Seventy awards were handed out during the Premiere Ceremony, held prior to the telecast. Previously mounted at the Convention Center or Microsoft Theater adjacent to Staples Center in downtown L.A., the 2021 iteration saw winners receiving their awards in “virtual rooms,” aka their homes, recording studios and, in one case, the streets of New Orleans. (Classical musicians got the tech-savvy trophy in the video-quality department.)

Lady Gaga and John Legend pushed their lifetime Grammy tallies to 12 each; Legend received Best R&B Album for Bigger Love (Columbia) and Gaga nabbed Best Pop Duo/Group Performance for “Rain on Me” with Ariana Grande (the latter's lone nom this year).

Billie Eilish won the sixth Grammy of her young career, securing Best Song Written for Visual Media for her James Bond theme, “No Time to Die.” Her brother, FINNEAS, shared in the win, his seventh. Don't be concerned if you don't remember how the song was used in the film; the COVID-delayed picture won't be released until October.

A quintuple nominee this year, Brittany Howard won Best Rock Song for “Stay High,” taking her lifetime total to five awards.

James Taylor, who 50 years ago won the Pop Vocal Performance award for “You’ve Got a Friend,” won Traditional Pop Vocal Album for American Standard.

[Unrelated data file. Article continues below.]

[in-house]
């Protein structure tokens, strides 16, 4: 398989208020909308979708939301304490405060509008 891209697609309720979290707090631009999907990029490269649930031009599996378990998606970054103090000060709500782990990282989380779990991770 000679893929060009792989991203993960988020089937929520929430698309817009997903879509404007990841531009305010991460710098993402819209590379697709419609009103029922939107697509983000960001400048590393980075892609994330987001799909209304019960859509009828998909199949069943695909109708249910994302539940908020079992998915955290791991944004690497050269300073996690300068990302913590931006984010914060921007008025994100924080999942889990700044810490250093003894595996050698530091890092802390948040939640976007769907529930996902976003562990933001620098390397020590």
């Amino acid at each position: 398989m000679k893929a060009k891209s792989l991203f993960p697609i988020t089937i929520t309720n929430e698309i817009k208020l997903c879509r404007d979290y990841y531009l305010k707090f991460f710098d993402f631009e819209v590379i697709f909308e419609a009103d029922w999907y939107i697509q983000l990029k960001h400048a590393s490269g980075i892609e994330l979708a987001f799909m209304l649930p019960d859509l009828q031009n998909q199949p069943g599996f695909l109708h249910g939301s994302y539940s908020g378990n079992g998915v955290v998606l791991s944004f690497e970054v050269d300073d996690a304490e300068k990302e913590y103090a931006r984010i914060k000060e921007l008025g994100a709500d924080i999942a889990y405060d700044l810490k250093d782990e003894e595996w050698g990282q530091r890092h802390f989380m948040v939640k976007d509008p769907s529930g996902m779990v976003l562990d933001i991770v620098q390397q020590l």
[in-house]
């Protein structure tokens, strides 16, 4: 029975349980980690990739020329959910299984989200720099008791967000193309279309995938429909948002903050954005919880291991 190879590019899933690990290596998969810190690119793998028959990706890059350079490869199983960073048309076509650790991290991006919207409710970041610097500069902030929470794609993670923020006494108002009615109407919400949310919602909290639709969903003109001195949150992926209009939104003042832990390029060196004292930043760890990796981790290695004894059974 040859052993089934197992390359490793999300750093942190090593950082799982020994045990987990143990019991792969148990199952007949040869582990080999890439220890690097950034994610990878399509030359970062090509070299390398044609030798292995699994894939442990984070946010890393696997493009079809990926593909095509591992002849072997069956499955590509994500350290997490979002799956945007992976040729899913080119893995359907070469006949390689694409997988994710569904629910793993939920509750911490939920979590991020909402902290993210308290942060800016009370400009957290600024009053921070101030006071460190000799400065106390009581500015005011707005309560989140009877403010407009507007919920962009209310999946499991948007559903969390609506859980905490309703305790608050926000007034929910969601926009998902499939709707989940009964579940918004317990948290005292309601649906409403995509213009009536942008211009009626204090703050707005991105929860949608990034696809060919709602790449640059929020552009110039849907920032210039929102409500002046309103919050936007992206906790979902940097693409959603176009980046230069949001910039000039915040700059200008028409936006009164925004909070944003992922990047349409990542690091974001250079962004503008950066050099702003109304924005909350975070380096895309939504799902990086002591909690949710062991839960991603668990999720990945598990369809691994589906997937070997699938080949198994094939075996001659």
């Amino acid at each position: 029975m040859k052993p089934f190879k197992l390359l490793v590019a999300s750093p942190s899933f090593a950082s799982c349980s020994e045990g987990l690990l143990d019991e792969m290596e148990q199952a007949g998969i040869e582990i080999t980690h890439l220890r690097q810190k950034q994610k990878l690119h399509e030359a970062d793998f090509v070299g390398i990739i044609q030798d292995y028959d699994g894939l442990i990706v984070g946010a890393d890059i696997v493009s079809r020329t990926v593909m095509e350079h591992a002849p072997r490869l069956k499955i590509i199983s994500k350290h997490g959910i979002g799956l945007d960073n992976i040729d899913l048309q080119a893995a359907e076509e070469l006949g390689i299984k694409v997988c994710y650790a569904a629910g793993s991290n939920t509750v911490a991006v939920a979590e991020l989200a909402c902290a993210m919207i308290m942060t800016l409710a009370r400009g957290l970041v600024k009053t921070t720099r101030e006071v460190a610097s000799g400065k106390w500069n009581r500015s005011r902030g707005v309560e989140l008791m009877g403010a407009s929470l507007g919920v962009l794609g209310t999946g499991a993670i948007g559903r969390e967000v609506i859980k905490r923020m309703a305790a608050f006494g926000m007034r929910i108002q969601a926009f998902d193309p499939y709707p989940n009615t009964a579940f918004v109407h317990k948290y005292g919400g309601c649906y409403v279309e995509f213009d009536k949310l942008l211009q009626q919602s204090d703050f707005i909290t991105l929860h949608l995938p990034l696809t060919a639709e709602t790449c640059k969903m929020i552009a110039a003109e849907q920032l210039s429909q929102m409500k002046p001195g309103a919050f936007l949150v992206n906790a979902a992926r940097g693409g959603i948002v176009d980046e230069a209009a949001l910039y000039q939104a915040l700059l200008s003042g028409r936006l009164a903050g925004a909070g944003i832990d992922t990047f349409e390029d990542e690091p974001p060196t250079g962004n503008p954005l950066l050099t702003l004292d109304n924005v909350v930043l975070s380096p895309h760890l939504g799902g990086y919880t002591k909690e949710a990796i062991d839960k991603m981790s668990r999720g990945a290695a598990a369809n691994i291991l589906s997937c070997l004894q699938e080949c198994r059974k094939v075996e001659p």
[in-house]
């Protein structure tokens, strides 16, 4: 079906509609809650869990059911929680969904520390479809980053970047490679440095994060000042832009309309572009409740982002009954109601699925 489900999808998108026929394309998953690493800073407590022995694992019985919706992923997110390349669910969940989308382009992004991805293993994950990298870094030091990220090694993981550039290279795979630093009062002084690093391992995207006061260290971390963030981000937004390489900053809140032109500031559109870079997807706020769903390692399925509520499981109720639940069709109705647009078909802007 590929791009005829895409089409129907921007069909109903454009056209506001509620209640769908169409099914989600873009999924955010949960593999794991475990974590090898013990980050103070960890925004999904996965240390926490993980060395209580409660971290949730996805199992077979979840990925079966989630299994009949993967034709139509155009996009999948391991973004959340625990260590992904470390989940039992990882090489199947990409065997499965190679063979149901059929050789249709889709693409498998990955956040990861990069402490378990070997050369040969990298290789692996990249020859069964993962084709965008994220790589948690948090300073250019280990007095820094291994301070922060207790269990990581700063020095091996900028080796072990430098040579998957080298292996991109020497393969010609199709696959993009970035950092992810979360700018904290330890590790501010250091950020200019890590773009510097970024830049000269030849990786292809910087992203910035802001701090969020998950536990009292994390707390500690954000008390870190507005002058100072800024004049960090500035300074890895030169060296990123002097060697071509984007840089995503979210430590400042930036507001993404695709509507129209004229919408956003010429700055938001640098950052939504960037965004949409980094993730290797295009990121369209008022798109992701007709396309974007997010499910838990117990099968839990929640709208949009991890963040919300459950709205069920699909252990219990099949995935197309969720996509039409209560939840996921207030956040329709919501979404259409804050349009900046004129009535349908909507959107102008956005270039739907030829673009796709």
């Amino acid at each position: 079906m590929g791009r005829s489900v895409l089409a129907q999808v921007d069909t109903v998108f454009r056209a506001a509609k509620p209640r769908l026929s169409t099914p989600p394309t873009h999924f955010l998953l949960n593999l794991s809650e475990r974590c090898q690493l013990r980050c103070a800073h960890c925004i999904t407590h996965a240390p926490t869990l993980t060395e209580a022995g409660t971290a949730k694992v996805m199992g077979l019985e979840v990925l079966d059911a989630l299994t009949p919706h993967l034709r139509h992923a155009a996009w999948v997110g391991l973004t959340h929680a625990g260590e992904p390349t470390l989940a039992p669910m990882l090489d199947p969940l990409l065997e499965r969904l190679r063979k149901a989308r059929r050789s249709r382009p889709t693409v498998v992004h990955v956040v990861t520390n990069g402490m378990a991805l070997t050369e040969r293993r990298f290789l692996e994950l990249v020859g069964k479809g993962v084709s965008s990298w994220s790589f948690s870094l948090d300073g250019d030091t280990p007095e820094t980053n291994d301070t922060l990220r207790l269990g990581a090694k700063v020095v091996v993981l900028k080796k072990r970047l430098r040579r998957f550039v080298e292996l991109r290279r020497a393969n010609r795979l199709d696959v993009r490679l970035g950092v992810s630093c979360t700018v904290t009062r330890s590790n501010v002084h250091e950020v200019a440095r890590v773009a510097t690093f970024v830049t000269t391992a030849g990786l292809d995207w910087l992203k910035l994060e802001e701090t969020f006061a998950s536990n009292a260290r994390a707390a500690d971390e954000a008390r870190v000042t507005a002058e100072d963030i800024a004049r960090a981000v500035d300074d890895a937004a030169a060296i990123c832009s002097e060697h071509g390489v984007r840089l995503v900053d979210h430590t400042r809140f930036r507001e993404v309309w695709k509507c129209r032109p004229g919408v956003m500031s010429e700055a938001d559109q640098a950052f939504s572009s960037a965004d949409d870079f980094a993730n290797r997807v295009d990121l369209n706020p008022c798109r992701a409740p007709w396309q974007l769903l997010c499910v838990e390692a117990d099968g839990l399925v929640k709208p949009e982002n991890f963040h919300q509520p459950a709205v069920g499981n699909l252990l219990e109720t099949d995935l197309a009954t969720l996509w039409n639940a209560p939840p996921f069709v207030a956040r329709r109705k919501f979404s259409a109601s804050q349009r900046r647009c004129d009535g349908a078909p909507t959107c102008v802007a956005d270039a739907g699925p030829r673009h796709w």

Beck received his eighth Grammy, sharing the Best Engineered Album, Non-Classical trophy for Hyperspace (Capitol).

A year and two days after Broadway shut down, the Broadway cast album of Jagged Little Pill was named Best Musical Theater Album.

Album of the Year nominee Jacob Collier secured an early win for Best Arrangement, Instruments and Vocals, calling it "the coolest thing ever."

Brandi Carlile, a multiple winner the last two years, continues her streak with Best Country Song, for “Crowded Table” by her supergroup The Highwomen.

Fito Paez, who went 20 years between nominations, took home the Best Latin Rock/Alternative Album award for La Conquista del Espacio (Sony). Rhino’s Replacements set Dead Man's Pop was honored in the Album Notes category with a win for Bob Mehr